The rainy season has ended here in Northern California…
Stormy Weather, 3″ x 5″, made by Darra Williamson
…and those April showers–as always–have delivered a bounty of beautiful blossoms.
The wild iris are abundant in late spring at Pt. Reyes National Seashore.
It’s not too early for roses in our part of the world. If we’re lucky, they bloom through Thanksgiving!
Love those colorful coreopsis!
How can I not be inspired?
Rememberance: Pink Blossoms, 3″ x 5″, made by Darra Williamson
If flowers in the wild and in the garden aren’t inspirational enough, a visit to a local nursery is a surefire way to get those creative juices flowing. Alden Lane Nursery, in Livermore (CA) is a favorite. My husband loves their vegetable starts and fruit trees; I love the incredible variety of flowers and fanciful floral vignettes.
A wheelbarrow of blooms at Alden Lane Nursery
A Saturday morning visit always provides a burst of creative energy!
Alden Lane, 3″ x 5″, made by Darra Williamson
As my “year of creativity” moves forward, I continue to experiment with new compositions, techniques, and materials in my “non-threatening” 3″ x 5″ format. (My husband calls it “Mouse House Art.”) I guess it’s natural that I’d be affected by what I see as the seasons unfold and Mother Nature reveals fresh palettes and textures. My current collages are heavily inspired by what’s blooming outside my window.
I’m Looking Through You, 3″ x 5″, made by Darra Williamson
Embellishment plays a big role in creating many of these little pieces. I use lots of beads, especially seed and bugle beads. Silver bugle beads make perfect raindrops in Stormy Weather, which leads off this post. I love the way they catch the light! I used bugle beads for the greenery in Remembrance: Pink Blossoms, and to embellish the leaves in Alden Lane, both also shown above. In I’m Looking Through You, I used bugles to “soften” the line between garden and sky. I sew the beads on with silk thread and a size 12 quilting between or applique needle.
In Up Close and Personal (below), golden seed beads create the center (and focal point) of my close-up bloom. I love images that zoom in close or show only part of the whole. Sometimes it takes a moment to figure out what you’re seeing, but that’s part of the appeal. It’s a design idea you might like to try.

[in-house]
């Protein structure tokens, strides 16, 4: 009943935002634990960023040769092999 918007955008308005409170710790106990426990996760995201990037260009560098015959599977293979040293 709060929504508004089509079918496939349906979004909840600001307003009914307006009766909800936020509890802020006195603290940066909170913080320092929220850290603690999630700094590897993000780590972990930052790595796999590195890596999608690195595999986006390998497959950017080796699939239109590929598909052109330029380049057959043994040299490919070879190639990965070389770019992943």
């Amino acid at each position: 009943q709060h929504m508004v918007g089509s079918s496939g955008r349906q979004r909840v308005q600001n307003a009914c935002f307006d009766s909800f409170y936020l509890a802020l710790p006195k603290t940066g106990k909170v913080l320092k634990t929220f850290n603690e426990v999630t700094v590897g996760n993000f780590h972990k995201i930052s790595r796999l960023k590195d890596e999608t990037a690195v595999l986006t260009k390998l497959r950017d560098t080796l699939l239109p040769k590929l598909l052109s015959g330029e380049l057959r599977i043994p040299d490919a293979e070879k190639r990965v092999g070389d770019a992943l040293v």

Up Close and Personal, 3″ x 5″, made by Darra Williamson
Buttons make lovely flowers. I used them for the blossoms in Alden Lane and the whimsical flowers in Button Vine (below). I usually attach buttons with matching cotton thread–which I also used in Button Vine to attach the leafy charms–although I have been known to use a glue gun on occasion!
Button Vine, 3″ x 5″, made by Darra Williamso
Truth is, I never know what will turn up in one of my collages. Tranquility (below) probably represents one of my more “inventive” recycling efforts.
Tranquility, 3″ x 5″, made by Darra Williamson
Those white flowers started life as holders for incense, which I enjoy each evening as part of my bedtime routine. (Very relaxing!) A favorite variety includes a holder in every box, so I’ve amassed quite a collection. I was about to toss them recently when…bingo! I stitched down a scrap of ribbon, secured the “flowers” with French knots, and glue-gunned a few glass-bead leaves for good measure.
I guess you know by now that I love making these little quilted collages and I hope you’ll be inspired to give them–and some of my embellishing tips–a try. I’ve already harvested a bumper crop of ideas for larger quilts, and–in the meantime–I’ve found lots of ways to display and enjoy my tiny treasures. (They make nice little birthday, thank you, anniversary, get well, and hostess gifts too.)
From the left: acrylic frame stand-up frame, plain glass clip-on frame, miniature easel (great for bulky embellishments), standard frame with mat
Instructions for constructing the basic 3″ x 5″ background “sandwich” appear in an earlier post. You’ll find more of my little collages there as well.
Before I sign off, I want to say “congratulations!” to Barbara (lily of the valley), winner of Nancy Mahoney’s book, Fast, Fusible Flower Quilts from my May 4 post. Barbara, please email us your snail mail address at firstname.lastname@example.org, and we’ll get that book out to you right away.
That’s it for now. ‘Til next time, happy stitching!